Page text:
Princeton’s grandest Reunions tradition—a living timeline of passing generations cheered by thousands of spectators—has inspired writers of memoir and fiction, and the P-rade has marched into immortality on the printed page.
News and Features
One sunny day in 1970, accompanied by conga drums and a rock and roll band, Princeton’s first dance students presented their inaugural performance. They called it “To Dance Is to Live!” Today, somewhere on campus, a Princeton student will reaffirm those words -- en pointe or in a backspin, in a choreography class or a tap-dance troupe.
Carrico “Carra” Torres ’14 was raised with a deep appreciation for the role of individual agency in the world. The daughter of two professional relief workers, she and her younger brother often accompanied their parents on trips from their home in northern New Mexico to overseas disaster relief sites.
Princeton’s Graduate School has been attracting some of the world’s most promising scholars for more than 100 years. These talented students collaborate with the University’s distinguished faculty, produce their own original scholarship, and teach undergraduates, all in preparation for taking their place in the classrooms, laboratories, boardrooms, and government halls of tomorrow.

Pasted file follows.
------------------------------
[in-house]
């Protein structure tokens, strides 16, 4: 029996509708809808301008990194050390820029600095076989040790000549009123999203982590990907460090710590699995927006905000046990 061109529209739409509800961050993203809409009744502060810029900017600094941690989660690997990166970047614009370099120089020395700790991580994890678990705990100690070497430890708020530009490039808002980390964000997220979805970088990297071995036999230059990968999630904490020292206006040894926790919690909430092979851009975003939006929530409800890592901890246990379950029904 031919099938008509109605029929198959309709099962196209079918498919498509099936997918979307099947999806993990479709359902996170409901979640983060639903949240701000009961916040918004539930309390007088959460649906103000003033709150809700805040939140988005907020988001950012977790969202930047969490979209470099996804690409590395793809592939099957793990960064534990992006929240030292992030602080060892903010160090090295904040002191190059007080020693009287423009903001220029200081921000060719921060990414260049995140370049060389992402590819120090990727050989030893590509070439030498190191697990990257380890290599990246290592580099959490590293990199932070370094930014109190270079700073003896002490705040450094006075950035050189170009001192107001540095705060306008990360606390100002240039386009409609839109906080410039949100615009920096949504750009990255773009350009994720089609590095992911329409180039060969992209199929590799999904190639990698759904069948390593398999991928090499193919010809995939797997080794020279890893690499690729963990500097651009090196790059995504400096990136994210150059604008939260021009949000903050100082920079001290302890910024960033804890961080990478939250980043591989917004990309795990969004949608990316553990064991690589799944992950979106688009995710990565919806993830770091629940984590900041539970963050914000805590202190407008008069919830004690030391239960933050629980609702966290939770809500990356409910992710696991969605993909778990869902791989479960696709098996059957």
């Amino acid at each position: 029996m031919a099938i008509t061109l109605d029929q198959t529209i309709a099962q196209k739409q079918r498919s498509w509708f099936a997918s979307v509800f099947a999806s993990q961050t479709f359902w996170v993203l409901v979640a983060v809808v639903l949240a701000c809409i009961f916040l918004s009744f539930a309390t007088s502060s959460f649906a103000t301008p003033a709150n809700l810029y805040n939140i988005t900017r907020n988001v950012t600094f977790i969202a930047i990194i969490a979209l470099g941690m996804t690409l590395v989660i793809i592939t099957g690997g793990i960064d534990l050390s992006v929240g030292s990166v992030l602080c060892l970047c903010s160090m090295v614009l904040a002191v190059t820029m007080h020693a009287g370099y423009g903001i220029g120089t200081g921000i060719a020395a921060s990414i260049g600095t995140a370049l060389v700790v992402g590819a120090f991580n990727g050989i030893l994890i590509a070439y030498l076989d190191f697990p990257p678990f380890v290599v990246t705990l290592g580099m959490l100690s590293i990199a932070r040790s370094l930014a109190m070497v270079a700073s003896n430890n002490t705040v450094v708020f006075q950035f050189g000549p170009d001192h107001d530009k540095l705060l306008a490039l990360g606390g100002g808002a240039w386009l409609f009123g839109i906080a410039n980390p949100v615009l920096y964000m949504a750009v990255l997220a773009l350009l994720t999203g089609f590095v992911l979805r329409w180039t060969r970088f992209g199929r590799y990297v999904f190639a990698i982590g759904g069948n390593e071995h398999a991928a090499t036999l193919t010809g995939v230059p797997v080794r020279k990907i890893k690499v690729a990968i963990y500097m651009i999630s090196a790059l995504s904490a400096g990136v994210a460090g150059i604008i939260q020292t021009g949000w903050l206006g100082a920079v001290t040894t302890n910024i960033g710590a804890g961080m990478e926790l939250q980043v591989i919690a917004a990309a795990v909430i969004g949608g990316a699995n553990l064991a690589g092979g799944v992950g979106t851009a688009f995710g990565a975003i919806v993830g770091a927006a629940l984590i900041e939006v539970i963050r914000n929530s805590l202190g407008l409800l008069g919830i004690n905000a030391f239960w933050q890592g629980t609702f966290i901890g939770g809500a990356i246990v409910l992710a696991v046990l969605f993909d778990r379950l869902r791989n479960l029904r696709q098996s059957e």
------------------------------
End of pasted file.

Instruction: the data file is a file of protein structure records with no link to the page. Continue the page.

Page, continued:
Two Princeton University research projects -- a new tool for visualizing drug therapy in the brain and a method for aiding the search for planets outside our solar system—have been selected to receive grants from Princeton's Eric and Wendy Schmidt Transformative Technology Fund.
Christopher L. Eisgruber, Princeton's provost for the past nine years, has been named the University's 20th president, effective July 1. He succeeds Shirley M. Tilghman, who last fall announced her intention to step down at the end of this academic year after completing 12 years in office.
Peter Trent ’54 has more in common with today’s students than a penchant for orange and black. The scholarship he created allows him to extend a helping hand to an undergraduate each year -- just as one was extended to him.
Remembrance is important to Herb Hobler '44. It led him to create two charitable remainder unitrusts at the University. “I want my name remembered at Princeton, which I strongly support with a belief and faith carried on by an annual gift,” he said.
Howard “Scott” McCue III ’68, retired from the international law firm Mayer Brown LLP, shares his expertise on recent tax law changes and their possible ramifications for charitable giving.